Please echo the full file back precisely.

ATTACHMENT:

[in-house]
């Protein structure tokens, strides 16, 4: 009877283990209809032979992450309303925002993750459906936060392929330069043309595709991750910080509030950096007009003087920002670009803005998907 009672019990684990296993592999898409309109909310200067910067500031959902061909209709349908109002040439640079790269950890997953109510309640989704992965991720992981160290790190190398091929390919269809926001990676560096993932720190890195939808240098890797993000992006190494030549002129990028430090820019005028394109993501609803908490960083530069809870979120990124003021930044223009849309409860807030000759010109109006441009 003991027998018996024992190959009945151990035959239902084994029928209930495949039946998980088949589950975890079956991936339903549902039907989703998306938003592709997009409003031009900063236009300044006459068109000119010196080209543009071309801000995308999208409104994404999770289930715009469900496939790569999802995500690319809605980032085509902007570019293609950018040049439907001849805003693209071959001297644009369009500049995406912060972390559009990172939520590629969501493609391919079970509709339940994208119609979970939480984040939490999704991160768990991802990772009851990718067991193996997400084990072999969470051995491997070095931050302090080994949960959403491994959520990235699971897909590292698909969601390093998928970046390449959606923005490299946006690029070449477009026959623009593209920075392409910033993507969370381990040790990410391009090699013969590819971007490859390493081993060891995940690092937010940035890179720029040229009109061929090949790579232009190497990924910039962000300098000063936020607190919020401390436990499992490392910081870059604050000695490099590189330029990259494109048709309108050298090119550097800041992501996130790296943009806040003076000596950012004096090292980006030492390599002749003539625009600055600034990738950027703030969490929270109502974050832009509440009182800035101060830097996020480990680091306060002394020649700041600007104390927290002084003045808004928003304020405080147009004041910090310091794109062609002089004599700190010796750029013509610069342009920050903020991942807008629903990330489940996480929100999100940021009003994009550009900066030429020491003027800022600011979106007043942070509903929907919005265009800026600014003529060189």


[in-house]
């Protein structure tokens, strides 16, 4: 009877283990209809032979992450309303925002993750459906936060392929330069043309595709991750910080509030950096007009003087920002670009803005998907 009672019990684990296993592999898409309109909310200067910067500031959902061909209709349908109002040439640079790269950890997953109510309640989704992965991720992981160290790190190398091929390919269809926001990676560096993932720190890195939808240098890797993000992006190494030549002129990028430090820019005028394109993501609803908490960083530069809870979120990124003021930044223009849309409860807030000759010109109006441009 003991027998018996024992190959009945151990035959239902084994029928209930495949039946998980088949589950975890079956991936339903549902039907989703998306938003592709997009409003031009900063236009300044006459068109000119010196080209543009071309801000995308999208409104994404999770289930715009469900496939790569999802995500690319809605980032085509902007570019293609950018040049439907001849805003693209071959001297644009369009500049995406912060972390559009990172939520590629969501493609391919079970509709339940994208119609979970939480984040939490999704991160768990991802990772009851990718067991193996997400084990072999969470051995491997070095931050302090080994949960959403491994959520990235699971897909590292698909969601390093998928970046390449959606923005490299946006690029070449477009026959623009593209920075392409910033993507969370381990040790990410391009090699013969590819971007490859390493081993060891995940690092937010940035890179720029040229009109061929090949790579232009190497990924910039962000300098000063936020607190919020401390436990499992490392910081870059604050000695490099590189330029990259494109048709309108050298090119550097800041992501996130790296943009806040003076000596950012004096090292980006030492390599002749003539625009600055600034990738950027703030969490929270109502974050832009509440009182800035101060830097996020480990680091306060002394020649700041600007104390927290002084003045808004928003304020405080147009004041910090310091794109062609002089004599700190010796750029013509610069342009920050903020991942807008629903990330489940996480929100999100940021009003994009550009900066030429020491003027800022600011979106007043942070509903929907919005265009800026600014003529060189």